klange changed the topic of #osdev to: Operating System Development || Don't ask to ask---just ask! || For 3+ LoC, use a pastebin (for example https://gist.github.com/) || Stats + Old logs: http://osdev-logs.qzx.com New Logs: https://libera.irclog.whitequark.org/osdev || Visit https://wiki.osdev.org and https://forum.osdev.org || Books: https://wiki.osdev.org/Books
<heat> good question
<heat> does linux even handle these cases?
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<klange> ay, still up and still responding to pings 64 bytes from icmp_seq=1 ttl=64 time=0.506 ms
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<kazinsal> I feel like the "oh no sda changed" problem is one that can be solved by simply not overloading the shit out of device names
<kazinsal> like that's specifically a problem of "sd" which originally meant "scsi disk" being now applied to "everything that isn't PATA or NVMe-native"
<heat> what if you have two network interfaces(eth0 and eth1) and a bunch of network configuration on eth0
<heat> imagine they switch?
<heat> oops?
<kazinsal> establishing a static mapping of hardware MAC address to interface resolves that
<kazinsal> or going with the consistent device naming scheme that some distros use
<heat> you can also get IDs for disks and partitions
<heat> such that usually fstab only uses UUIDs
<heat> doesn't make it less dumb
<kazinsal> the issue of "user left a thumb drive in and now sda is a usb disk and init is having a freakout" is a separate one from "the user fucked around with the insides of the machine and now things don't work right"
<kazinsal> the former is preventable by separating different device types
<kazinsal> the latter is *mitigated* by enumerating devices in a logical consistent way where possible, but preventing a user from mucking around inside their system and fragging their interface configs is a complex can of worms that some would argue is not actually a kernel problem
<kazinsal> to paraphrase torvalds, kernel changes should not break user space
<kazinsal> but user changes breaking user space is just a user problem
<kazinsal> if you called Cisco TAC because you moved some modules in a router around and your configs don't work anymore they're going to tell you to put the modules back where they were
<kazinsal> it's not IOS's fault that the user started unscrewing things
<kazinsal> as soon as you start yanking bits out of a machine, no matter what kind of machine it is, your known hardware configuration is invalid
<heat> and maybe the best solution is to not have such simple device names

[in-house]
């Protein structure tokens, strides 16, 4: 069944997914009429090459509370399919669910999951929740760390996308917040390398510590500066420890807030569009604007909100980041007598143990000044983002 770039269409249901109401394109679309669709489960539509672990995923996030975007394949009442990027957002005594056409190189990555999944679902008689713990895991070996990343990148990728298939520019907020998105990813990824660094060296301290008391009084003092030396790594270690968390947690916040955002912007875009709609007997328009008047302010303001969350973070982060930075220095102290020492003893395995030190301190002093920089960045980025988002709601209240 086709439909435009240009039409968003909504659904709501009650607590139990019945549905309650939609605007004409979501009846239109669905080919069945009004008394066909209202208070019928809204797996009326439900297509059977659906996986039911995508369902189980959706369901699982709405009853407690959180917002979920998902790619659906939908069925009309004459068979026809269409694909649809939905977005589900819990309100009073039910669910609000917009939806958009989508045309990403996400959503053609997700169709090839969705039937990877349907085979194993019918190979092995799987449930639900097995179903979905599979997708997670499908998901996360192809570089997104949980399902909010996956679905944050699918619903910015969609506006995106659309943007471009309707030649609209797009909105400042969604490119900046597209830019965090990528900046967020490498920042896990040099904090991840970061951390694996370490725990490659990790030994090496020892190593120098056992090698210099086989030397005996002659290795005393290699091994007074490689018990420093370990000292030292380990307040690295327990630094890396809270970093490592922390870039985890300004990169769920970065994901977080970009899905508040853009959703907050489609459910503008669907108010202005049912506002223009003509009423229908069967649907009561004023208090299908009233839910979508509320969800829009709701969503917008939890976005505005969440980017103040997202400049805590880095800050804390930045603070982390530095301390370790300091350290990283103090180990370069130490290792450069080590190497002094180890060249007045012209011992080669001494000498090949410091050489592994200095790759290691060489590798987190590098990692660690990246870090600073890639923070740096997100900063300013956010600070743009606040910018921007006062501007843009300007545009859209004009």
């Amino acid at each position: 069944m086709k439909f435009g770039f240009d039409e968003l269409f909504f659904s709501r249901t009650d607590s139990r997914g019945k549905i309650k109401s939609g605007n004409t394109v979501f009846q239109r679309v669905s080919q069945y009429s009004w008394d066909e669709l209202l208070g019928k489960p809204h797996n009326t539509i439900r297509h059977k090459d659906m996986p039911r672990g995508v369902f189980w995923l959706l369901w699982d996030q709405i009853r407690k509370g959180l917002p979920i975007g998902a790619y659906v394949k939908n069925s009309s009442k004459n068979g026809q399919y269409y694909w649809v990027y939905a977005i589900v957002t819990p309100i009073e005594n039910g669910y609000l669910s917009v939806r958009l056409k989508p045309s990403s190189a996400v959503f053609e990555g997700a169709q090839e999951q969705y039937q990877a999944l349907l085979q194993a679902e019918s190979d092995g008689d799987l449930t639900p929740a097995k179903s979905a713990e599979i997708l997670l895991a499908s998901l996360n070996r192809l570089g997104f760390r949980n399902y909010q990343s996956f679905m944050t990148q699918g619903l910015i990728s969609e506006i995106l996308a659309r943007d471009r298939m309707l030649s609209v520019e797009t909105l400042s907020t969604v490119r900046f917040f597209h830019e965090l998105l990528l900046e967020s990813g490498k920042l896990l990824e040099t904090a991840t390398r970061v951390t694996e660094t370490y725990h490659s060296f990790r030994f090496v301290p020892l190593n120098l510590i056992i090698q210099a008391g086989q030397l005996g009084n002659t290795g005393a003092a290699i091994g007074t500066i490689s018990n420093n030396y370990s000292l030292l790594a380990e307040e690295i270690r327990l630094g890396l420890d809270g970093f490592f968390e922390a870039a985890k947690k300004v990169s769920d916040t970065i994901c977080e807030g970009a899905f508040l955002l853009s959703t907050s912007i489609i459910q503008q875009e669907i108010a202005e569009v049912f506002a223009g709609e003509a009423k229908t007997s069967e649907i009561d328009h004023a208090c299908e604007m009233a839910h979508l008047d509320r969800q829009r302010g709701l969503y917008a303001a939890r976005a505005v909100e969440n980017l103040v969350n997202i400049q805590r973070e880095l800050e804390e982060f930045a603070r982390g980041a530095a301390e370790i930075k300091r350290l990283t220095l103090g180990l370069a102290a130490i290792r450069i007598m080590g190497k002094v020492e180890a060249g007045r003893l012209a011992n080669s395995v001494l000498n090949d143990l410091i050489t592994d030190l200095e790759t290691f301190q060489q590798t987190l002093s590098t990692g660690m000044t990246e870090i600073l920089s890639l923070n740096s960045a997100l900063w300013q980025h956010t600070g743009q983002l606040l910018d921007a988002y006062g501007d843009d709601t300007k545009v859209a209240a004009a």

<kazinsal> disk names definitely should be smarter
<heat> qualify them based on the bus and bus address + IDs
<heat> like windows does afaik
<kazinsal> instead of hd* and sd* it should be something like ata*/sata*/nvme*/usbdisk*
<heat> there's nvme
<kazinsal> and ethernet should enumerate starting with onboard devices and then going down the PCIe tree
<heat> yes but that's not how device enumeration works
<kazinsal> linux's device enumeration is byzantine
<kazinsal> and not in a historically fascinating demolished wonders of the world way
<heat> buses enumarate devices based on the internal bus structure and put them on a list/tree, then when drivers are initialised the bus driver dooes probe() on every compatible dev
<heat> which is sane
<kazinsal> imo USB ethernets are one of those things that should be handled as a separate and expected to be temporary component
<kazinsal> since they're designed to be removed and added on the fly, configuring them *last* makes the most sense to me
<kazinsal> and flagging them as such
<kazinsal> eg. usbeth*
<kazinsal> or because unix nerds like short incomprehensible names for everything, enu*
<heat> lol
<moon-child> I wonder what creatd that tendency
<heat> that's BSD
<heat> the intel ethernet driver is called em
<klange> In the original Unix days, it was just lack of space.
<kazinsal> the udev/consistent device naming format is all afuck
<moon-child> apparently an early c compiler limited identifiers to 5 chars or so
<moon-child> it wouldn't error if you had a longer identifier, it would just ignore the end
<kazinsal> enoX for onboards, ensX for hotplug slots, enpXsY for PCI addressed slots, ethX for anything more bizarre
<hgoel[m]> there's also the very descriptively named re driver in freeBSD
<kazinsal> so if you've got a machine with an onboard ge, a dual port ge in a PCI slot, and a 10 mbit ISA card in a PCI to ISA bridge, you've now got eno0, enp?s0, enp?s1, and eth0
<kazinsal> where ? isn't guaranteed to be 0
<heat> so that's how it works?
<heat> TIL
<klange> I took the PCI slot address approach.
<klange> I like that because stuff doesn't just randomly get pulled out or reassigned on PCI slots.
<kazinsal> yep, if someone's mucking around inside the machine, your hardware configuration is invalid and any interface config is going to need to be redone
<kazinsal> you simply cannot assume that it'll just work
<kazinsal> my approach is to do prefixX/Y, where X is the card number and Y is the port on the card
<kazinsal> 0 is the card number for the motherboard
<kazinsal> prefix changes depending on what speed the card/port is, but changing the prefix doesn't change the card numbering
<kazinsal> so eg. you can have ge0/0, ge0/1, ge0/2, ge0/3, ge1/0, te2/0, te2/1
<kazinsal> and if the user fucks around inside the machine and those change, then that's because the user fucked around inside the machine.